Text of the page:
Friday, April 6, 2012

A safe cool place for sheep.

One of the possible reasons that these Menorcan barracas are so tall is that the more gradual corbelling of the tall vault makes it all the more structural. A lower rounded dome shape (accomplished by cantilevering stones over the opening fairly quickly) would be less stable even though it would be less time consuming to build and use less material.  
Another factor is the heat. Hot air rises and a taller ceiling would allow air inside the vault at ground level to be cooler. Crowded together under a low stone roof, sheep might still not be able to escape the extreme temperatures of the summer, unless the effect of their combined body heat was absorbed upwards by a generous expanse of large vaulted ceiling that these traditional barracas provide.

Are there perhaps other reasons why these structures are so tall?


  1. John, We found those internal tall vaults to be equilateral gothic in shape or close enough to make no difference. Long voussoirs laid level, not radiated, and tight to each other created the stabilty needed. The dressing on the exposed voussoir faces and the overall height of the vaults (9 Metres in one of the examples we visited) seems extraordinary just for sheep. Also the general abscense of farm workers cottages makes one think there is still much to be discovered.

  2. Yes. There should be some sort of record in the island's history of a massive work force (with evidence of where they were all housed) for so many of these stone towers to have been constructed.

  3. Maybe..... The 'farm workers' cottagages were in fact the barracas you were standing in?! Maybe they were also used as Barracks during the Spanish Civil War? Maybe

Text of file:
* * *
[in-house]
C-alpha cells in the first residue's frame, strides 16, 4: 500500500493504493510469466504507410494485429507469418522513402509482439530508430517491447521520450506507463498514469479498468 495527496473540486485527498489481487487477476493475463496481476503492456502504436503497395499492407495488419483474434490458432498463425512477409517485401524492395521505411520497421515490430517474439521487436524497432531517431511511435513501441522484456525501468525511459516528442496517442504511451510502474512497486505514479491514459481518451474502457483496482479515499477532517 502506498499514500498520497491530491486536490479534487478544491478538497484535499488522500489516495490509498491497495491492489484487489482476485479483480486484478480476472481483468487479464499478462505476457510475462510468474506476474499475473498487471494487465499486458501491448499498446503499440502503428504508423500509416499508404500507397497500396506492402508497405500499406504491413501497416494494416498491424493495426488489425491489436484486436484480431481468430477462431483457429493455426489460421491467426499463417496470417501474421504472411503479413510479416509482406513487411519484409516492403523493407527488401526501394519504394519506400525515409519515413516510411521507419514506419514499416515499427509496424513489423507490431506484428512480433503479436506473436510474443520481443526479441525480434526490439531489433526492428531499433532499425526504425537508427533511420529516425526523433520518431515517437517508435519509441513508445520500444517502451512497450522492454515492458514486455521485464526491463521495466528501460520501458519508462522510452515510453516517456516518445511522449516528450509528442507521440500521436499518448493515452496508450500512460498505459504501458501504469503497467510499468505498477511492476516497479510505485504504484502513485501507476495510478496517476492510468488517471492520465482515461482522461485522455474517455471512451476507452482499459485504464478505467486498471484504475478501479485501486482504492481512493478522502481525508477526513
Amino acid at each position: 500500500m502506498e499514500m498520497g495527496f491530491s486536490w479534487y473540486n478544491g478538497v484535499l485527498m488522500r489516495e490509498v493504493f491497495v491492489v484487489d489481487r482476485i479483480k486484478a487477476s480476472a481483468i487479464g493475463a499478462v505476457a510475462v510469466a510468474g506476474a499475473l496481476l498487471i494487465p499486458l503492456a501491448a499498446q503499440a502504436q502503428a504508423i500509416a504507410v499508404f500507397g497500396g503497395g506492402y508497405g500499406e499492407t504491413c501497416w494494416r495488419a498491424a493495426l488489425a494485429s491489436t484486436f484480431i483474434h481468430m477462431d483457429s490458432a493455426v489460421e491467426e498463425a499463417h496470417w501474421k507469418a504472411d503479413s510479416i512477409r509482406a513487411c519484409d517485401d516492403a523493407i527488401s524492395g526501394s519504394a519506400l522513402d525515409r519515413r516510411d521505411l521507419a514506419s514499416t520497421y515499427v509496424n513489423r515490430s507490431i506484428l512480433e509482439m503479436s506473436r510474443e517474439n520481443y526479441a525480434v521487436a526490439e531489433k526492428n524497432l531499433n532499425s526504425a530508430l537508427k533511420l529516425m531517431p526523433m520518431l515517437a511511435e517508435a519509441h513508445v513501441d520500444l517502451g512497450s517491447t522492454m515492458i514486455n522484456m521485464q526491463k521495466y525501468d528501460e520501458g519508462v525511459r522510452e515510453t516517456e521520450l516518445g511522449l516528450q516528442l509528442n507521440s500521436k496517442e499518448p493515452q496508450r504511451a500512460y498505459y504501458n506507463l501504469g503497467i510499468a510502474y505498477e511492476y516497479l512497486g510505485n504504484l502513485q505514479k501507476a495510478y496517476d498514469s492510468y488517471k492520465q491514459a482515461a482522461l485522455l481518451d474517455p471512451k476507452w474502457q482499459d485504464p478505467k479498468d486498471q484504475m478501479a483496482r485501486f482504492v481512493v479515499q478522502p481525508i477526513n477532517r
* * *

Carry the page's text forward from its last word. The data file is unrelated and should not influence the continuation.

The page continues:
barracas meaning hut of stone were built by sheep to house people.

  4. Is it possible that these structures had more than one story? If there was originally a second level made of wood it could explain the seemingly excessive height. Gavin.

  5. It certainly is a mystery and there are perhaps a lot more stories than we think.

  6. I would have thought that a tall drystone structure would have more efficiently shed water away from the internal parts and the sheep inside than say a low one. I am only a beginning waller but it stands to reason that perhaps a drystone structure being porous if it was high the extra stonework would give more time and opportunity for the moisture to shed outwards in a storm etc. A flatter corbalded structure would not hold up the rain and perhaps moisture would run straight through the stonework. It would be interesting to be in one in a storm and observe how much water comes through the roof
    S R Briggs

    1. Also by having a nneatly dressed interior the water would run down the internal walls whereas if there was irregular iterna blocks the water would drip off and onto the sheep etc inside.